A minister has said he “would not be averse” to a new parliamentary debate on euthanasia after Dame Esther Rantzen called for a free vote on the issue.
The Childline founder and broadcaster said during an interview with the BBC’s The Today Podcast that she feels it is “important that the law catches up with what the country wants”.
Her family could currently be prosecuted if they were to travel with her to a Dignitas clinic.
A free vote means that MPs and members of the House of Lords are not pressured to vote a certain way by their party.
Assisted suicide is banned in England, Wales and Northern Ireland and carries a maximum prison sentence of 14 years. In Scotland it is not a specific criminal offence, but aiding and abetting the death of a person can leave a person open to murder or other charges.
Mel Stride, the work and pensions secretary, who was among 27 Conservative MPs who voted in favor of a bill to legalize assisted dying in 2015, said he thought some MPs might be wondering “if this is something we watching again”.
The bill from 2015 was rejected by 330 votes to 118.
Sir. Stride told the BBC’s Today programme: “The Government has not decided to bring forward legislation but if Parliament decided in some form it would have another look at this as it was a few years since we last did that. it’s not something I would be resistant to.”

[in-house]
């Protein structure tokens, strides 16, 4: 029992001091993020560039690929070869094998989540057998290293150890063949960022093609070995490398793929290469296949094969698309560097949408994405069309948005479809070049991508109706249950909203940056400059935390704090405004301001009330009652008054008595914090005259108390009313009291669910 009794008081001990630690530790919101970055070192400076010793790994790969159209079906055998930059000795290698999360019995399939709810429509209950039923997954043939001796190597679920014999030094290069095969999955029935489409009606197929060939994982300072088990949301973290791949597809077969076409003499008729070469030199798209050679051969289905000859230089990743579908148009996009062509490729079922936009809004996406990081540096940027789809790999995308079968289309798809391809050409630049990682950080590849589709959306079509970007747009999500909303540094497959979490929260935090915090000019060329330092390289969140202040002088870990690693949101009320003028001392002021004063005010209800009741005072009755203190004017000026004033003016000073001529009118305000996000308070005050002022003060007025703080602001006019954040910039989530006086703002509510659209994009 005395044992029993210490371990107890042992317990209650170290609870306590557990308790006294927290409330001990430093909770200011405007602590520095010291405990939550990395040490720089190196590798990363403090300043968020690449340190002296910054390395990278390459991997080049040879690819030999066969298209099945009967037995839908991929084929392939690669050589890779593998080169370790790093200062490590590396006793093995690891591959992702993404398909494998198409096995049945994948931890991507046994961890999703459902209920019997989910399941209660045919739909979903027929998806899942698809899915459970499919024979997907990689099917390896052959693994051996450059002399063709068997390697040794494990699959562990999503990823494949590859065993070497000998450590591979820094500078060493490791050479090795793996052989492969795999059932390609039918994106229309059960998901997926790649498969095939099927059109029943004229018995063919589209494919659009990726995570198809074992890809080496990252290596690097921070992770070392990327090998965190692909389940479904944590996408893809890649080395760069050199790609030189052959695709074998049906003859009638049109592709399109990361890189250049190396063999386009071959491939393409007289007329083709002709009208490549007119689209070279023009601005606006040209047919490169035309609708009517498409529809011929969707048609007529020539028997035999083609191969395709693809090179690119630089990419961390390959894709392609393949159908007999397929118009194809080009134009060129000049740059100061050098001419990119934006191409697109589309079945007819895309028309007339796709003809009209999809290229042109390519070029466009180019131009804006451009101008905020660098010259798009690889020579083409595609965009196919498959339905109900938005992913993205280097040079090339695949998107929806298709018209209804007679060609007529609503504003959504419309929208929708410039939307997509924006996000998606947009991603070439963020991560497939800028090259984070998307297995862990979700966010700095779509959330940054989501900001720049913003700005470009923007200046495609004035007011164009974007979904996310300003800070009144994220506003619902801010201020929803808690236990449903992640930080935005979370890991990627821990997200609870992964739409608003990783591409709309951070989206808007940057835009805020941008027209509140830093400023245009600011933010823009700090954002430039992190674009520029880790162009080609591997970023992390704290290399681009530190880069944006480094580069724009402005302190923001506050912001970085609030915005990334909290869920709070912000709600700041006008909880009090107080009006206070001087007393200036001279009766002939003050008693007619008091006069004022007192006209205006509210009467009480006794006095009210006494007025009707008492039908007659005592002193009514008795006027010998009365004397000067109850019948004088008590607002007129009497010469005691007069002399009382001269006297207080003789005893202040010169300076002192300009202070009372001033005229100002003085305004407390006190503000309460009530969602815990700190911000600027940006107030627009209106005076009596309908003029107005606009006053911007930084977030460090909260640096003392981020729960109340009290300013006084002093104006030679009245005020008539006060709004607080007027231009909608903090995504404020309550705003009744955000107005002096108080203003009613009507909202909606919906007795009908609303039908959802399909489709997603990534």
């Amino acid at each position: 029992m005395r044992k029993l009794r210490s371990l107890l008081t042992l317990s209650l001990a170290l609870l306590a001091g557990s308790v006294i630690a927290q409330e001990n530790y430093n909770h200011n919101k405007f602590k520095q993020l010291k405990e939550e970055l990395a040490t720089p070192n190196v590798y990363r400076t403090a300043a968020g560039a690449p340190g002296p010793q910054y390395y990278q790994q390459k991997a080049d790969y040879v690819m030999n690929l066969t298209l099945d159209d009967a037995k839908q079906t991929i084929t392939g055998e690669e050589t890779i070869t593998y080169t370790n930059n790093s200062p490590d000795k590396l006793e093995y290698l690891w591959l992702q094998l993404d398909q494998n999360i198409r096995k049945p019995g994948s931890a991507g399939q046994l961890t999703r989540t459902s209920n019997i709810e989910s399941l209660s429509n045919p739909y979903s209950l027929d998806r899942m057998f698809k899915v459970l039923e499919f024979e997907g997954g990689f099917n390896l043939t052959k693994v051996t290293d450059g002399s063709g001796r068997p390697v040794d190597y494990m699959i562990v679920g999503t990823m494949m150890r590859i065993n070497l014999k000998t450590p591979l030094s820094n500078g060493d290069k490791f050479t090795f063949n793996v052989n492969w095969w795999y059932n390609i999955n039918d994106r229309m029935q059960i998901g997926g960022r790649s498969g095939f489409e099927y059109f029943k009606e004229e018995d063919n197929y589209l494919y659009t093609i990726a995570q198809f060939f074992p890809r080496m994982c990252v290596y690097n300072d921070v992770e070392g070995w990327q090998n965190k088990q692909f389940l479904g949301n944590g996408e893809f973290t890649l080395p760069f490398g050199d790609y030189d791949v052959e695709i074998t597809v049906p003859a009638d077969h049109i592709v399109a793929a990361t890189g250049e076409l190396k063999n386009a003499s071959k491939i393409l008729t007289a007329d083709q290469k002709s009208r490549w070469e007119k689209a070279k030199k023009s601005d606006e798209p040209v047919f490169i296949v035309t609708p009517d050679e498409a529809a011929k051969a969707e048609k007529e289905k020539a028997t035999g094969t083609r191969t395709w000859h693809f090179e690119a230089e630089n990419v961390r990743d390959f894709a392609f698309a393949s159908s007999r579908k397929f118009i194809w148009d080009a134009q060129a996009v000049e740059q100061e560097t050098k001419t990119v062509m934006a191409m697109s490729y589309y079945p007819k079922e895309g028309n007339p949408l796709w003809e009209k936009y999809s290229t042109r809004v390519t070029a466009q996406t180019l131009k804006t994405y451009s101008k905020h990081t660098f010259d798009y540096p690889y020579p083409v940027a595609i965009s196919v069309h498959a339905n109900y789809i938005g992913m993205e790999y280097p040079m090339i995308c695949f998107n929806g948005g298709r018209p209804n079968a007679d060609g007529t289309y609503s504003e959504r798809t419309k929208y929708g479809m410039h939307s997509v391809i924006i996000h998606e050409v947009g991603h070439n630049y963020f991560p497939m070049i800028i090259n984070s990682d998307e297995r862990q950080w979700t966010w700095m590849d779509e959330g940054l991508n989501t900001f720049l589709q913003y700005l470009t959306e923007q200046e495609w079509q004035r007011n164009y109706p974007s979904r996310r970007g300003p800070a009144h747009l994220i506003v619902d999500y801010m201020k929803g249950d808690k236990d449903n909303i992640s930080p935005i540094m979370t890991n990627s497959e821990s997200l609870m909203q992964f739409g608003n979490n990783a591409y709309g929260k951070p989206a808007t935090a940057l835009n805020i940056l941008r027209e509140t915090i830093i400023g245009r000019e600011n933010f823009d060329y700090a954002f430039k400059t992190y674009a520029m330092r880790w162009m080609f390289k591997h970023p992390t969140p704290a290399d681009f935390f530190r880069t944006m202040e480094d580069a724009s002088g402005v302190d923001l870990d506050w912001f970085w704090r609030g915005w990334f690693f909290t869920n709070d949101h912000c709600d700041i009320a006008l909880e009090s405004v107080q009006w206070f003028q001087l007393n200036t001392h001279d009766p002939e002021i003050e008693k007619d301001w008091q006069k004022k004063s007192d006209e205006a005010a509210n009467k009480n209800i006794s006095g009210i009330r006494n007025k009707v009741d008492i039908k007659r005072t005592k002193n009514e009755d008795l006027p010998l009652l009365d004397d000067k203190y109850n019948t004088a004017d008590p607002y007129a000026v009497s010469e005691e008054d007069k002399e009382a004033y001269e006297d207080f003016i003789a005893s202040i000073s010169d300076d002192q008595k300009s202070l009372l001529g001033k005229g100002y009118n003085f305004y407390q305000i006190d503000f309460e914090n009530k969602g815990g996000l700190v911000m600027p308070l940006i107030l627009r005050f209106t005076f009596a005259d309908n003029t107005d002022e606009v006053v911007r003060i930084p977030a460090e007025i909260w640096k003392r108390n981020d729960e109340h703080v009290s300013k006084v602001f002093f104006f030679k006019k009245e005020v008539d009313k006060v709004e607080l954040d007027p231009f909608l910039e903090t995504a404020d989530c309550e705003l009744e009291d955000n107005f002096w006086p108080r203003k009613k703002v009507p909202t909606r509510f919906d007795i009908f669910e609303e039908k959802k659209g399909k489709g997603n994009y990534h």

He follows Housing Secretary Michael Gove who said on Tuesday he believed it was time for another parliamentary debate on the issue.
‘Incredibly emotional’ issue
Health Minister Victoria Atkins declined to give her personal view on whether there should be a vote on legalizing assisted dying, but said she acknowledged how “incredibly emotional” the issue is.
Asked if it was time for another vote, Atkins told reporters: “This is rightly a matter for Parliament and for Members of Parliament. It is a matter of conscience.
“I feel very honored to be Minister of State for Health, but I am also very aware of the responsibility it entails, and it must also be for the Folketing, it must be for the individual members of the Folketing. And I should not be, I cannot be, drawn on my own views, because I in no way wish to pre-empt that discussion.”
‘Prime to see someone you love suffer’
Dame Esther urged MPs to think about their loved ones and the peaceful end they wish they had.
“It’s agonizing to see someone you love suffer. No one wants that for their family. And we live in a time where it’s perfectly possible to offer people a gentle, peaceful death,” she told the PA news agency Wednesday.
The Prime Minister’s official spokesman has said the government’s position has not changed, so it remains a matter for Parliament to decide and “a matter of conscience for individual parliamentarians rather than government policy – as it was in 2015 when Parliament considered it and declined to do possible changes”.
The Health and Social Care Committee is due to publish its report on assisted dying and assisted suicide in England and Wales, after launching an inquiry in December 2022 to examine different perspectives on the debate.